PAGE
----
The Land Transportation Office (LTO)
The LTO envisions a model government agency showcasing excellent and quality public service for a progressive land transport sector. Mission
We are committed to work towards the rationalization of Land Transportation Office services and facilities, and to implement effectively the various transportation laws, rules and regulations in coordination and collaboration with other government agencies, business sector, civil society and other stakeholders. Towards this end, we are determined to: Put order on the roads
License quality drivers
Register roadworthy and emission – free motor vehicles
The LTO promotes the safety and comfort of the traveling public with respect to motor vehicles. The LTO is also tasked with collecting various fees from the registration of motor vehicles, the issuance of licenses to qualified motor vehicle drivers, the collection of fines and penalties for motor vehicle related infractions, and the sale of motor vehicle license plates. Historical Background
The concept of land transportation system in the Philippines started when our ancestors invented the means of locomotion with the animals in moving people and goods from place to place. Although the means of land transportation during the early days were not as sophisticated as the modern vehicles of today and the roads not as well constructed, the early Filipinos also observed some laws to govern their mobility. These laws were as informal and simple as specifying which animal could be used for certain purposes but these showed that our ancestors had already felt the need to regulate the transportation system.
As early as 1910, there were already few motor vehicles seen operating in public highways in Manila and suburbs. Better means of transportation were invented and introduced in the country. Gradually, the Filipinos learned to use cars, trucks, jeeps and other types of vehicles. The means of transportation Source: lto.gov.ph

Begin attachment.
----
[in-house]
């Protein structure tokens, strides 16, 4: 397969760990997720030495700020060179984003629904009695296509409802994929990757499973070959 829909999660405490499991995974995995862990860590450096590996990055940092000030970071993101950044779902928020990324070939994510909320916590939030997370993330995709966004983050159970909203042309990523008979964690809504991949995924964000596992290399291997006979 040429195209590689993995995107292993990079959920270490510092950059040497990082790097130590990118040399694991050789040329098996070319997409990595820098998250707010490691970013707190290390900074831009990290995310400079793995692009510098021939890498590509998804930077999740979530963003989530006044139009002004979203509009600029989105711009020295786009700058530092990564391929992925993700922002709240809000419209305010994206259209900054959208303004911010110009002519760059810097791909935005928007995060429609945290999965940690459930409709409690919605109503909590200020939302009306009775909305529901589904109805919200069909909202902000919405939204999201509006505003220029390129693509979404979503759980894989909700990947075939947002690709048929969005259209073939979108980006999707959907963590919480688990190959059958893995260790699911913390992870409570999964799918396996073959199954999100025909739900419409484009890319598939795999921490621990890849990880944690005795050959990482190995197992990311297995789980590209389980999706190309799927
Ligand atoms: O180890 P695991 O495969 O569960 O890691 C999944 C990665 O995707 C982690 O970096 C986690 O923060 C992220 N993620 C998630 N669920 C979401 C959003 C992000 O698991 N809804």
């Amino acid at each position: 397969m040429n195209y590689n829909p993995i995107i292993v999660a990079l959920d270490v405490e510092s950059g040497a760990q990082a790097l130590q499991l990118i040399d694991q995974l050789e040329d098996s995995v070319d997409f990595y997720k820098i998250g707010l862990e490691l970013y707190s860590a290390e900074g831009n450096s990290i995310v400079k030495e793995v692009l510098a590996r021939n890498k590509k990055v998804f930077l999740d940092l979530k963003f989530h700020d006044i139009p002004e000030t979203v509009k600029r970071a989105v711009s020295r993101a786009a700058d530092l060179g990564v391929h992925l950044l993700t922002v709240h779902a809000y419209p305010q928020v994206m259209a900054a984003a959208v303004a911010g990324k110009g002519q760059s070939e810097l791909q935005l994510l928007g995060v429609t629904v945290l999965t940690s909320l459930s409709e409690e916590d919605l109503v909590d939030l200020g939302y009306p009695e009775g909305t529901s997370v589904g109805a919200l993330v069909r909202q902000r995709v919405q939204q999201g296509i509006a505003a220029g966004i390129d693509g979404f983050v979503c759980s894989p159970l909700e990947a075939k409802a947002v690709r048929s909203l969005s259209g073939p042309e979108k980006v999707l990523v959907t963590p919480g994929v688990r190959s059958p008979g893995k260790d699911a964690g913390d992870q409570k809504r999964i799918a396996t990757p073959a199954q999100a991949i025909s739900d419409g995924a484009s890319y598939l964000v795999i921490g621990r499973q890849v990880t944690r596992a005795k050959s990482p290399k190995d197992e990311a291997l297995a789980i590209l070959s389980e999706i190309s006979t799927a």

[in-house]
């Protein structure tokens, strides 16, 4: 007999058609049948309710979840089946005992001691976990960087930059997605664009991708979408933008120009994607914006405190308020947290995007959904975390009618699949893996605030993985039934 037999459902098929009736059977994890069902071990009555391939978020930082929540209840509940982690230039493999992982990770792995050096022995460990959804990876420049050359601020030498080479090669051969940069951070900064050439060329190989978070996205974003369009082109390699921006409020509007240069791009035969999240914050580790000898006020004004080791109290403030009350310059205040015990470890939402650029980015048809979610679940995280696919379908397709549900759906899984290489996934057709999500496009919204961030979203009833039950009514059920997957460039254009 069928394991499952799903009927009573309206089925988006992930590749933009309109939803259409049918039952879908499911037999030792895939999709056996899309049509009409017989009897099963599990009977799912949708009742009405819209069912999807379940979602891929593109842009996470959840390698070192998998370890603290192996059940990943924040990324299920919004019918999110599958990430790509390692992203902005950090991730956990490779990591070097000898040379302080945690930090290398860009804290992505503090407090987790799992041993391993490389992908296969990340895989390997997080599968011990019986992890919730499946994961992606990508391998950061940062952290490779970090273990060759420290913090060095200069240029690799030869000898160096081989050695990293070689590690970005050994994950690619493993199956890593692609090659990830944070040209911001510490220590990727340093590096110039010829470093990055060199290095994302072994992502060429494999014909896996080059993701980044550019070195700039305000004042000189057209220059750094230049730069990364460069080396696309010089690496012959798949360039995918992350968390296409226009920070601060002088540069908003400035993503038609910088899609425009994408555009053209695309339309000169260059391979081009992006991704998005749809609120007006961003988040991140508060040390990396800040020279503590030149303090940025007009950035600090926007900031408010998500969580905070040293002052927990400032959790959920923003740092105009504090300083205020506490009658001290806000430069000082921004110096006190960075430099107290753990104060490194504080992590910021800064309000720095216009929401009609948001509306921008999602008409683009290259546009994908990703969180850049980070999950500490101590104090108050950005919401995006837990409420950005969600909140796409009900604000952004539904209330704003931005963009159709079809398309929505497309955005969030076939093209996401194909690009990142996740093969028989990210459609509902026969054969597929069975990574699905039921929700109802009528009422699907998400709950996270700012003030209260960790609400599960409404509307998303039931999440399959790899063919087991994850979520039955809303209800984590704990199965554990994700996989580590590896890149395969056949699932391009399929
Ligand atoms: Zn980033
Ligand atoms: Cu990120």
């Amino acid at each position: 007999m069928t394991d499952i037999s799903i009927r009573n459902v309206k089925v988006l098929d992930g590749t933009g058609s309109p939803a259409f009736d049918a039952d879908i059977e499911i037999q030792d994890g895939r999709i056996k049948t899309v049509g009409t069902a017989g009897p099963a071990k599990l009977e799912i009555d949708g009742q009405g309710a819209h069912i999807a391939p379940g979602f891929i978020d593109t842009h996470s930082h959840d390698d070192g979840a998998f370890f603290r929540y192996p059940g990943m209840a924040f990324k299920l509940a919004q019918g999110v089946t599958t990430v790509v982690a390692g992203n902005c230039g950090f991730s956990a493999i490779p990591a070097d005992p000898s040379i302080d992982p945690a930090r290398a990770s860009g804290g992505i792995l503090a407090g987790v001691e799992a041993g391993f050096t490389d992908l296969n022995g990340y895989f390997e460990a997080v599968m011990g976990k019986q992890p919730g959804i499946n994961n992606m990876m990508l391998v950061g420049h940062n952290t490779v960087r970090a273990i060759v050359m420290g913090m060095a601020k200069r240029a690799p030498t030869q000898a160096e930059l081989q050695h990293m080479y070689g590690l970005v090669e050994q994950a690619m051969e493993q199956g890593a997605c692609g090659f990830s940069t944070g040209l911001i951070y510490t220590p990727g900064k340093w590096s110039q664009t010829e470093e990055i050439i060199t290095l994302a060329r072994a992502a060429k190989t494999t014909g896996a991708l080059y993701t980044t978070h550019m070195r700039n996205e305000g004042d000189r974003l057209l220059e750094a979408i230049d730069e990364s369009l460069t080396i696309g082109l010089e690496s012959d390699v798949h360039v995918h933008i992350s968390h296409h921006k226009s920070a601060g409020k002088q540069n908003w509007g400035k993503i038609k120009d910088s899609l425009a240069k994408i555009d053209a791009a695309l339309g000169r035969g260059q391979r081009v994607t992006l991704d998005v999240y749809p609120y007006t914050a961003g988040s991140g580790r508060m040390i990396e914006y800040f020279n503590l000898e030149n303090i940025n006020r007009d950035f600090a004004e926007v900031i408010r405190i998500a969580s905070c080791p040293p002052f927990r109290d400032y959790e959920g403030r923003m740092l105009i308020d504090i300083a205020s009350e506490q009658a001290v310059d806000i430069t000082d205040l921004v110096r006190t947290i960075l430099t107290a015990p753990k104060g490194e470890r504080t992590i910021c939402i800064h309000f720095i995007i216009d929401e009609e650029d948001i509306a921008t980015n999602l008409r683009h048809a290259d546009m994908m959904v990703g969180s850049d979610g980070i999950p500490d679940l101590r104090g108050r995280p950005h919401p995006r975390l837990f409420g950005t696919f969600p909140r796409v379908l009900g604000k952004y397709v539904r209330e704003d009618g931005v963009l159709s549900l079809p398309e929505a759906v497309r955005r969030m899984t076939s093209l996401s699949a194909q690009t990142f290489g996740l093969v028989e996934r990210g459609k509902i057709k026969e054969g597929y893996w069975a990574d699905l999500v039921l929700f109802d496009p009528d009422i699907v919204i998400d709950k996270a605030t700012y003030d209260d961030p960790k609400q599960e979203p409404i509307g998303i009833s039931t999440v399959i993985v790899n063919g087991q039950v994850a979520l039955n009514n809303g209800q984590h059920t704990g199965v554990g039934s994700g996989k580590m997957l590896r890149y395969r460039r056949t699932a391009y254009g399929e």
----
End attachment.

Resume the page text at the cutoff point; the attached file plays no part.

Became better and powerful and the laws governing land travel became more formal and modern. On February 6, 1912, Legislative Act No. 2159 was enacted to regulate motor vehicles in the Philippine Islands and to provide for the regulation and licensing of operators. This was the first formal law on land transportation passed by the legislature. This law created an Automobile Section under the Administrative Division of the Bureau of Public Works. The Section was tasked to take charge of motor vehicles and drivers’ services. Later on, Legislative Act 2159 was amended by 2389, 2556, 2587, 2639 and 2925. In 1922, Act No. 3045 was passed into law compiling and incorporating all laws governing motor vehicles. The Automobile Section was upgraded to the Automobile Division under the Bureau of Public Works. On January 1, 1933, Act No. 3992 otherwise known as “The Revised Motor Vehicle Law” was enacted amending Act No. 3045.The Automobile Division was renamed Division of Motor Vehicles. The Chief of the Division was called the Superintendent of Division of Motor Vehicles. Act No. 3992 was amended by Commonwealth Act Numbers 123, 548, 556, 652 and Republic Act Numbers 314, 587, and 2383. On June 2, 1945, Department Order No. 4 was issued by the Department of Public Works and Highways reorganizing the Division. This took effect after the liberation of the Philippines from the Japanese invasion. In 1947, Executive Order No. 94 was promulgated reorganizing the different executive departments, bureaus and offices. Under Section 82 of this E.O., the Division of Motor Vehicles was upgraded into the Motor Vehicles Office (MVO) with the category of a Bureau. The Chief of the MVO enjoyed the rights and privileges of a Bureau Director. During the fifties and early sixties, our country started undergoing rapid economic development. Industrialization advanced and as a consequence, more and better roads were constructed. The Filipino then...
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